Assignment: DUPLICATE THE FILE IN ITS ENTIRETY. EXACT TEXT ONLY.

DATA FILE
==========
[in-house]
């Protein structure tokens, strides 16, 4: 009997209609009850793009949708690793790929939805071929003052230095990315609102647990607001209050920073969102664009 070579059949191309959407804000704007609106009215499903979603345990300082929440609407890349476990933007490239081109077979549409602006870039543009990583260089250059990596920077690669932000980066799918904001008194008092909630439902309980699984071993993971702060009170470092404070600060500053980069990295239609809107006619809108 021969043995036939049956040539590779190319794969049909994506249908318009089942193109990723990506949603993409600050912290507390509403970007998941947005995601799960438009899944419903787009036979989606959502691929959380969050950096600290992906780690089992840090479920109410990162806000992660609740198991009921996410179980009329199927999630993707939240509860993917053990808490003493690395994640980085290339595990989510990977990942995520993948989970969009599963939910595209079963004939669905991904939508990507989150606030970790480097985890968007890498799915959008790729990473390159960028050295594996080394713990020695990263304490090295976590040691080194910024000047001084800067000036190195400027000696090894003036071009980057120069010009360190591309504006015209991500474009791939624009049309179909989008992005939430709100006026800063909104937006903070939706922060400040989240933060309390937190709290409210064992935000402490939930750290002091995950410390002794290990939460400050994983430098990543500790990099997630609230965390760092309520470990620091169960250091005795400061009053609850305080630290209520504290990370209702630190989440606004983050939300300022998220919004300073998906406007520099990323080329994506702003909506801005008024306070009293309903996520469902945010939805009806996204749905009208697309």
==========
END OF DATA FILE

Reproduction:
[in-house]
């Protein structure tokens, strides 16, 4: 009997209609009850793009949708690793790929939805071929003052230095990315609102647990607001209050920073969102664009 070579059949191309959407804000704007609106009215499903979603345990300082929440609407890349476990933007490239081109077979549409602006870039543009990583260089250059990596920077690669932000980066799918904001008194008092909630439902309980699984071993993971702060009170470092404070600060500053980069990295239609809107006619809108 021969043995036939049956040539590779190319794969049909994506249908318009089942193109990723990506949603993409600050912290507390509403970007998941947005995601799960438009899944419903787009036979989606959502691929959380969050950096600290992906780690089992840090479920109410990162806000992660609740198991009921996410179980009329199927999630993707939240509860993917053990808490003493690395994640980085290339595990989510990977990942995520993948989970969009599963939910595209079963004939669905991904939508990507989150606030970790480097985890968007890498799915959008790729990473390159960028050295594996080394713990020695990263304490090295976590040691080194910024000047001084800067000036190195400027000696090894003036071009980057120069010009360190591309504006015209991500474009791939624009049309179909989008992005939430709100006026800063909104937006903070939706922060400040989240933060309390937190709290409210064992935000402490939930750290002091995950410390002794290990939460400050994983430098990543500790990099997630609230965390760092309520470990620091169960250091005795400061009053609850305080630290209520504290990370209702630190989440606004983050939300300022998220919004300073998906406007520099990323080329994506702003909506801005008024306070009293309903996520469902945010939805009806996204749905009208697309």